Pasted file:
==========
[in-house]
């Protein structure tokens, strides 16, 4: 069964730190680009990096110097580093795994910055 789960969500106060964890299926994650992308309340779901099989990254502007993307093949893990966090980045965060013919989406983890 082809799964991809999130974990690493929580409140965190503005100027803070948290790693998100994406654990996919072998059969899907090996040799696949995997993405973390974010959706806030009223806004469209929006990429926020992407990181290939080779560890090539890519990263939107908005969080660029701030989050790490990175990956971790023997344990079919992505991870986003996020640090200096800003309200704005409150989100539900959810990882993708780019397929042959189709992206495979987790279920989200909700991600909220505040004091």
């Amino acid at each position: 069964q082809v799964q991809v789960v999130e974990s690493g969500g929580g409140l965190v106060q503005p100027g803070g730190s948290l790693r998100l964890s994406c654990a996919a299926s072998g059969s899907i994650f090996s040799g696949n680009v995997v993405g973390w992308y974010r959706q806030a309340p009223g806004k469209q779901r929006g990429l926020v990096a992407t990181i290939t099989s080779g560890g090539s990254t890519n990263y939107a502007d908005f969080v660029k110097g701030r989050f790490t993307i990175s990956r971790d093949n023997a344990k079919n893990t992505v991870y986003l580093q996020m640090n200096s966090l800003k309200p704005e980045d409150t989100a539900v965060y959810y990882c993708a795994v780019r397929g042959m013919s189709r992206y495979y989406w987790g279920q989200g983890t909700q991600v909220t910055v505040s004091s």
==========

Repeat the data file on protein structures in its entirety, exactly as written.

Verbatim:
[in-house]
């Protein structure tokens, strides 16, 4: 069964730190680009990096110097580093795994910055 789960969500106060964890299926994650992308309340779901099989990254502007993307093949893990966090980045965060013919989406983890 082809799964991809999130974990690493929580409140965190503005100027803070948290790693998100994406654990996919072998059969899907090996040799696949995997993405973390974010959706806030009223806004469209929006990429926020992407990181290939080779560890090539890519990263939107908005969080660029701030989050790490990175990956971790023997344990079919992505991870986003996020640090200096800003309200704005409150989100539900959810990882993708780019397929042959189709992206495979987790279920989200909700991600909220505040004091």
């Amino acid at each position: 069964q082809v799964q991809v789960v999130e974990s690493g969500g929580g409140l965190v106060q503005p100027g803070g730190s948290l790693r998100l964890s994406c654990a996919a299926s072998g059969s899907i994650f090996s040799g696949n680009v995997v993405g973390w992308y974010r959706q806030a309340p009223g806004k469209q779901r929006g990429l926020v990096a992407t990181i290939t099989s080779g560890g090539s990254t890519n990263y939107a502007d908005f969080v660029k110097g701030r989050f790490t993307i990175s990956r971790d093949n023997a344990k079919n893990t992505v991870y986003l580093q996020m640090n200096s966090l800003k309200p704005e980045d409150t989100a539900v965060y959810y990882c993708a795994v780019r397929g042959m013919s189709r992206y495979y989406w987790g279920q989200g983890t909700q991600v909220t910055v505040s004091s």